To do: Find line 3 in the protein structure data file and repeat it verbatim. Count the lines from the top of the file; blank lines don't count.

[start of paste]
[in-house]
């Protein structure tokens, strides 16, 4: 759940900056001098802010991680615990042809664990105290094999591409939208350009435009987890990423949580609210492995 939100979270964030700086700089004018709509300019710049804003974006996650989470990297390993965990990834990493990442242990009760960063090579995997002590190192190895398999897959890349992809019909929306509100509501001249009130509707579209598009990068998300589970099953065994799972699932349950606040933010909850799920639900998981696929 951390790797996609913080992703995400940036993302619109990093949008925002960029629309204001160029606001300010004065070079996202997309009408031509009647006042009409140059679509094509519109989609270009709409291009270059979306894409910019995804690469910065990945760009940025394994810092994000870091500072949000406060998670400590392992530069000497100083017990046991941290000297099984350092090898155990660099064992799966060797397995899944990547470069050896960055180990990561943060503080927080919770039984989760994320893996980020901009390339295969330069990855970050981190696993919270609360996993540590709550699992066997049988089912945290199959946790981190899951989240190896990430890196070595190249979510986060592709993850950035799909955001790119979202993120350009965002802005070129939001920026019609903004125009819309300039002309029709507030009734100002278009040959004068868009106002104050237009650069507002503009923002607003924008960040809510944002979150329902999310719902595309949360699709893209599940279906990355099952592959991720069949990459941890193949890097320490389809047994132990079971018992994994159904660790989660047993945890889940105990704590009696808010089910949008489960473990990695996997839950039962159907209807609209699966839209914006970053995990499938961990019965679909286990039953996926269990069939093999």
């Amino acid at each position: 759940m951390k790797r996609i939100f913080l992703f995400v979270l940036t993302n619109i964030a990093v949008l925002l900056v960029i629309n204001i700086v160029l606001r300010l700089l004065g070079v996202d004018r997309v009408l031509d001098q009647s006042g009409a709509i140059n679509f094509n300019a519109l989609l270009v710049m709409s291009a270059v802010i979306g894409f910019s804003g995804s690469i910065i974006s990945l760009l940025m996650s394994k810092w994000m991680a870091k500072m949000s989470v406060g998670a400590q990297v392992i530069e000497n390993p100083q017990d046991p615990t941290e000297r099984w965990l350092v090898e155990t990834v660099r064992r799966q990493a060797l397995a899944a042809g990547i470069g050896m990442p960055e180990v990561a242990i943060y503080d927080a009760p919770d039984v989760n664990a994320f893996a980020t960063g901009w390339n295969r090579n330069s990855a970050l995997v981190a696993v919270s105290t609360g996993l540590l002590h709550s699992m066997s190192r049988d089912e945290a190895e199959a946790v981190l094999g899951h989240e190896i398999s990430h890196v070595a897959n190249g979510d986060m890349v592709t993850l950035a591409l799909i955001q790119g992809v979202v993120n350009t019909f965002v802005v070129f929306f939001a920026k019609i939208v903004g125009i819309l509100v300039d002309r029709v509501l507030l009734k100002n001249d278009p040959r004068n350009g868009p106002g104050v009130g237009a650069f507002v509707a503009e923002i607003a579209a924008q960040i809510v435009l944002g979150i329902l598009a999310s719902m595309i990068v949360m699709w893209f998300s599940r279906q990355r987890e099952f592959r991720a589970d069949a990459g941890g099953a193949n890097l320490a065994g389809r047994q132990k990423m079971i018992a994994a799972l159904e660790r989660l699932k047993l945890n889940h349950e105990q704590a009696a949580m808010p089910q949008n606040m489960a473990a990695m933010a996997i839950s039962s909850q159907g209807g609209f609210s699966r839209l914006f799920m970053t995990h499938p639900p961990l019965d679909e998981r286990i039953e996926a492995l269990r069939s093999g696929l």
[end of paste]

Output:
């Amino acid at each position: 759940m951390k790797r996609i939100f913080l992703f995400v979270l940036t993302n619109i964030a990093v949008l925002l900056v960029i629309n204001i700086v160029l606001r300010l700089l004065g070079v996202d004018r997309v009408l031509d001098q009647s006042g009409a709509i140059n679509f094509n300019a519109l989609l270009v710049m709409s291009a270059v802010i979306g894409f910019s804003g995804s690469i910065i974006s990945l760009l940025m996650s394994k810092w994000m991680a870091k500072m949000s989470v406060g998670a400590q990297v392992i530069e000497n390993p100083q017990d046991p615990t941290e000297r099984w965990l350092v090898e155990t990834v660099r064992r799966q990493a060797l397995a899944a042809g990547i470069g050896m990442p960055e180990v990561a242990i943060y503080d927080a009760p919770d039984v989760n664990a994320f893996a980020t960063g901009w390339n295969r090579n330069s990855a970050l995997v981190a696993v919270s105290t609360g996993l540590l002590h709550s699992m066997s190192r049988d089912e945290a190895e199959a946790v981190l094999g899951h989240e190896i398999s990430h890196v070595a897959n190249g979510d986060m890349v592709t993850l950035a591409l799909i955001q790119g992809v979202v993120n350009t019909f965002v802005v070129f929306f939001a920026k019609i939208v903004g125009i819309l509100v300039d002309r029709v509501l507030l009734k100002n001249d278009p040959r004068n350009g868009p106002g104050v009130g237009a650069f507002v509707a503009e923002i607003a579209a924008q960040i809510v435009l944002g979150i329902l598009a999310s719902m595309i990068v949360m699709w893209f998300s599940r279906q990355r987890e099952f592959r991720a589970d069949a990459g941890g099953a193949n890097l320490a065994g389809r047994q132990k990423m079971i018992a994994a799972l159904e660790r989660l699932k047993l945890n889940h349950e105990q704590a009696a949580m808010p089910q949008n606040m489960a473990a990695m933010a996997i839950s039962s909850q159907g209807g609209f609210s699966r839209l914006f799920m970053t995990h499938p639900p961990l019965d679909e998981r286990i039953e996926a492995l269990r069939s093999g696929l």